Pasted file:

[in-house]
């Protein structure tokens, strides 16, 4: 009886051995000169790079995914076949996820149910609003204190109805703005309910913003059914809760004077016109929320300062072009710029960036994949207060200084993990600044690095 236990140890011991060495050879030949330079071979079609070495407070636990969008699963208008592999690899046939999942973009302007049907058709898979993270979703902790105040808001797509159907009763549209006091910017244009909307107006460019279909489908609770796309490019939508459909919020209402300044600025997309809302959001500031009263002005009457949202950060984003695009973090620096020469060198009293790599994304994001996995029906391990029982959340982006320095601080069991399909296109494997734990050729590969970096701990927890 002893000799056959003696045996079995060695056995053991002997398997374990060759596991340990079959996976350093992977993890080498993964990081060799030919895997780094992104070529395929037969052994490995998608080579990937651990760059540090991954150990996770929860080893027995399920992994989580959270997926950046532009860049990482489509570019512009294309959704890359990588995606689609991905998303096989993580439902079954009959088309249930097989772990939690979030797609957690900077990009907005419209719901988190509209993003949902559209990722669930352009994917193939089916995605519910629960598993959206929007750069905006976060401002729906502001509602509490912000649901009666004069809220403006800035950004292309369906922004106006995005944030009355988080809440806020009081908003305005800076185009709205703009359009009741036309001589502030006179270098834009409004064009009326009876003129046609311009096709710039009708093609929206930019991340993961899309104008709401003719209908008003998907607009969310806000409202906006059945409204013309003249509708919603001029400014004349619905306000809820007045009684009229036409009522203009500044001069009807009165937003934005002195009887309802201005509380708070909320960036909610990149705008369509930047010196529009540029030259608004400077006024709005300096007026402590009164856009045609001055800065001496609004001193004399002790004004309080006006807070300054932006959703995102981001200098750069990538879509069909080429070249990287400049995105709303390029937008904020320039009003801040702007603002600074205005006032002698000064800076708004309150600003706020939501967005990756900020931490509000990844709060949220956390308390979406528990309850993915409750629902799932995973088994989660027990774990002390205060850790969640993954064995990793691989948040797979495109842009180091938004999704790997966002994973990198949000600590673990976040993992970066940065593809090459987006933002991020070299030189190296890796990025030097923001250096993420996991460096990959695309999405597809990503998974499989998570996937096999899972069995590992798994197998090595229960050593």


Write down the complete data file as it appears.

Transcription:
[in-house]
């Protein structure tokens, strides 16, 4: 009886051995000169790079995914076949996820149910609003204190109805703005309910913003059914809760004077016109929320300062072009710029960036994949207060200084993990600044690095 236990140890011991060495050879030949330079071979079609070495407070636990969008699963208008592999690899046939999942973009302007049907058709898979993270979703902790105040808001797509159907009763549209006091910017244009909307107006460019279909489908609770796309490019939508459909919020209402300044600025997309809302959001500031009263002005009457949202950060984003695009973090620096020469060198009293790599994304994001996995029906391990029982959340982006320095601080069991399909296109494997734990050729590969970096701990927890 002893000799056959003696045996079995060695056995053991002997398997374990060759596991340990079959996976350093992977993890080498993964990081060799030919895997780094992104070529395929037969052994490995998608080579990937651990760059540090991954150990996770929860080893027995399920992994989580959270997926950046532009860049990482489509570019512009294309959704890359990588995606689609991905998303096989993580439902079954009959088309249930097989772990939690979030797609957690900077990009907005419209719901988190509209993003949902559209990722669930352009994917193939089916995605519910629960598993959206929007750069905006976060401002729906502001509602509490912000649901009666004069809220403006800035950004292309369906922004106006995005944030009355988080809440806020009081908003305005800076185009709205703009359009009741036309001589502030006179270098834009409004064009009326009876003129046609311009096709710039009708093609929206930019991340993961899309104008709401003719209908008003998907607009969310806000409202906006059945409204013309003249509708919603001029400014004349619905306000809820007045009684009229036409009522203009500044001069009807009165937003934005002195009887309802201005509380708070909320960036909610990149705008369509930047010196529009540029030259608004400077006024709005300096007026402590009164856009045609001055800065001496609004001193004399002790004004309080006006807070300054932006959703995102981001200098750069990538879509069909080429070249990287400049995105709303390029937008904020320039009003801040702007603002600074205005006032002698000064800076708004309150600003706020939501967005990756900020931490509000990844709060949220956390308390979406528990309850993915409750629902799932995973088994989660027990774990002390205060850790969640993954064995990793691989948040797979495109842009180091938004999704790997966002994973990198949000600590673990976040993992970066940065593809090459987006933002991020070299030189190296890796990025030097923001250096993420996991460096990959695309999405597809990503998974499989998570996937096999899972069995590992798994197998090595229960050593």